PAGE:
Of the 7,011 men, representing an estimated 71,111,352 men in the adult male population (NHANES), a weighted estimate of 0.35% ever had sex with a man and ever injected drugs, and thus were classified as MSM/IDU, corresponding to 248,890 MSM/IDU. MSM comprised 5% of all men, corresponding to approximately 3,555,568 MSM. MSM/IDU comprised 7% of MSM. Similarly, IDU comprised 3% of all men, corresponding to approximately 2,133,341 IDU. MSM/IDU comprised 11% of male IDU (Table 2). Data were too few to support stratification by age or race/ethnicity.
In 2008, of 9,903 MSM interviewed for the NHBS MSM cycle, 681 (7%) were MSM/IDU (Table 2). Overall, 38% of MSM/IDU were aged 18-34 years; 65% were white, 11% black/African American, and 16% Hispanic/Latino (Table 3). In 2009, of 7,374 IDU interviewed from the NHBS IDU cycle, 1,467 (20%) were also MSM and thus classified as MSM/IDU (Table 2). Overall, 20% of MSM/IDU were aged 18-34 years; 33% were white, 36% black/African American, and 26% Hispanic/Latino (Table 3).
For 2011, NHSS data indicate there were an estimated 1,416 men diagnosed with HIV whose infections were attributed to male-to-male sex and injection drug use; these men comprised 4% of all men diagnosed with HIV infection in 2011. MSM comprised 78% of all men aged ≥18 years diagnosed with HIV infection and MSM/IDU were 4% of all MSM. IDU comprised 6% of all men diagnosed with HIV infection aged ≥18 years in 2011, and MSM/IDU comprised 38% of male IDU (Table 2). Among MSM/IDU, 51% were aged 18-34 years; 44% were white, 30% black/African American, and 21% Hispanic/Latino (Table 3). At the end of 2010, NHSS data indicated there were 49,656 adult MSM/IDU living with a diagnosis of HIV infection; these men comprised 8% of all men living with a diagnosis of HIV infection. MSM comprised 67% of all males living with a diagnosis of HIV infection, and MSM/IDU were 10% of all MSM. IDU comprised 14% of all males living with a diagnosis of HIV infection, and MSM/IDU were 35% of male IDU (Table 2). Among these MSM/IDU, 13% were aged 18-34 years; 44% were white, 34% black/African American, and 19% Hispanic/Latino (Table 3).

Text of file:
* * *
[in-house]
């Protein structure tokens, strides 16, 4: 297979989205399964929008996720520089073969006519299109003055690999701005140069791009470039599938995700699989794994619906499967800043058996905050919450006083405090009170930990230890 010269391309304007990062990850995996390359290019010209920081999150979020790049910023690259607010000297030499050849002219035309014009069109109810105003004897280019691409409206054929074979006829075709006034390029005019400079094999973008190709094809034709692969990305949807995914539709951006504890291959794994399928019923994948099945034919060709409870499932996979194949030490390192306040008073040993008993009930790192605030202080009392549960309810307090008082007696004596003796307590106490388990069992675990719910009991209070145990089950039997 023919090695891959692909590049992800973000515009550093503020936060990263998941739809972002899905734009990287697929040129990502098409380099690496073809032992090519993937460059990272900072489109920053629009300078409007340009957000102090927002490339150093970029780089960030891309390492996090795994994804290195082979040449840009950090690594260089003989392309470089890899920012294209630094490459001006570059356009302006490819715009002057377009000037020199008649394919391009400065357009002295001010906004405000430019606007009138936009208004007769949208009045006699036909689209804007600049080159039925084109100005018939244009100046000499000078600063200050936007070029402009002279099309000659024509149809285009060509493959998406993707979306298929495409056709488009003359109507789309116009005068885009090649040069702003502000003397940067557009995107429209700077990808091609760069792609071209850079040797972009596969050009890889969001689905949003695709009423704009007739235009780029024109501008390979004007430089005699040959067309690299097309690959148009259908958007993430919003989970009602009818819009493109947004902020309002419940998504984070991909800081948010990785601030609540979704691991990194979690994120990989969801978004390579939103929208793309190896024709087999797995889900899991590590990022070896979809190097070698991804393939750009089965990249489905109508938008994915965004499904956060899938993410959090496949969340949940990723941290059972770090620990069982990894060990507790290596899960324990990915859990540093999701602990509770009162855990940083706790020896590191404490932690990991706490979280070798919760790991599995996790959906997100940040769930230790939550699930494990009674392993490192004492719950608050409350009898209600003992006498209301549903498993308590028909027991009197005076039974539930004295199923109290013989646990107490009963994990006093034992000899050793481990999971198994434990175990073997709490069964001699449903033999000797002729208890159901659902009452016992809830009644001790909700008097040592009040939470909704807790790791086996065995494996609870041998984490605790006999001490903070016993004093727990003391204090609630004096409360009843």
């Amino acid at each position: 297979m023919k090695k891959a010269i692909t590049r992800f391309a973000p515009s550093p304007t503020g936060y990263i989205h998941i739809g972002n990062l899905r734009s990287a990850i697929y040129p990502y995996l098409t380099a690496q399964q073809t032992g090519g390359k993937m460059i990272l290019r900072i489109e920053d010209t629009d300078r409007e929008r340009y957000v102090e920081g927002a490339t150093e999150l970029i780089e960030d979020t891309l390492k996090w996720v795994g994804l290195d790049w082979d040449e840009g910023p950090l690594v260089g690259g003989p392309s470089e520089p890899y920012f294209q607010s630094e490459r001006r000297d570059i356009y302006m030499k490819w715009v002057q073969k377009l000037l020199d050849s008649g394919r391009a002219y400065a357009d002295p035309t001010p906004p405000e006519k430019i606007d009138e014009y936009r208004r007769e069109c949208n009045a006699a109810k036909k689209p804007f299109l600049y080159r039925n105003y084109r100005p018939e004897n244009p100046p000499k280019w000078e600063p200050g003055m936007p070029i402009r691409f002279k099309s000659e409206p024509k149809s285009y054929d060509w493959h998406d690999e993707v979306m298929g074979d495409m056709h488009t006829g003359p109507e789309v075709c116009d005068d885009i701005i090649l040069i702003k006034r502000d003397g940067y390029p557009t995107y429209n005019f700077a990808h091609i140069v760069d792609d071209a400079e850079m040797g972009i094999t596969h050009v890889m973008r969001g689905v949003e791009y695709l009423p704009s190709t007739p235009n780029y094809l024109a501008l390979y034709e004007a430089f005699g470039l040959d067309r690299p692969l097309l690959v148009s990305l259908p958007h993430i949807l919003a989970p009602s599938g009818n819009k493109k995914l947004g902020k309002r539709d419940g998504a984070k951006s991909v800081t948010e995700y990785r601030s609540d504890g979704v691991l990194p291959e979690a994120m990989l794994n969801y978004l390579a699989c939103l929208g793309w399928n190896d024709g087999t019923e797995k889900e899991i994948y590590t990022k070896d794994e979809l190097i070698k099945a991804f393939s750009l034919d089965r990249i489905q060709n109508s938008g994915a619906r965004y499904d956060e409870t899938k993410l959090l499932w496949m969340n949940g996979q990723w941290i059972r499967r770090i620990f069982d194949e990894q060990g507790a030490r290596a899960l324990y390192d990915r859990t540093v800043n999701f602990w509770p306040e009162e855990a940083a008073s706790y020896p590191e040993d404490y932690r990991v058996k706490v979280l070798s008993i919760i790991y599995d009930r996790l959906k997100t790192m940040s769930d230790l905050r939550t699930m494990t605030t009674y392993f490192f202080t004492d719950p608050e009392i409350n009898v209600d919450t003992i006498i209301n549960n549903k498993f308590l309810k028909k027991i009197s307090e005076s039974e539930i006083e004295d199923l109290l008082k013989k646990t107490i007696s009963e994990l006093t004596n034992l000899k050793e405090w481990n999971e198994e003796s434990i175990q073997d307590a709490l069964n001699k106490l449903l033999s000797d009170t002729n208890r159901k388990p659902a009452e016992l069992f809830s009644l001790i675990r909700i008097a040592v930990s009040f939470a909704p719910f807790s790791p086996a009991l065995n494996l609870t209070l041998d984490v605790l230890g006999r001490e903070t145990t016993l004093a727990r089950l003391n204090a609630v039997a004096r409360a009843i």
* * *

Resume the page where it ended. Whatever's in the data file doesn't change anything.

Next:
Among 6,635 HIV-infected men in medical care for HIV infection who participated in MMP during 2007-2009, 596 (9%) were MSM/IDU. MSM comprised 66% of all men, and MSM/IDU comprised 12% of MSM; similarly, IDU comprised 14% of all men, and MSM/IDU comprised 39% of male IDU (Table 2). Among MSM/IDU, 5% were aged 18-34 years; 46% were white, 33% black/African American, and 14% Hispanic/Latino (Table 3).
For each data source, compared with men who were not MSM/IDU, a higher proportion of MSM/IDU were white and a lower proportion were black/African American (Table 3). MSM/IDU in the NHBS MSM cycle were predominately white (65%), whereas the racial distribution among those in NHSS and MMP was more diverse: approximately 40% white, 30% black/African American, and 20% Hispanic/Latino. These data also show a large proportion (38%) of MSM/IDU in the MSM cycle of NHBS and diagnosed with HIV infection in 2011 (51%) (NHSS) were aged 18-34 years.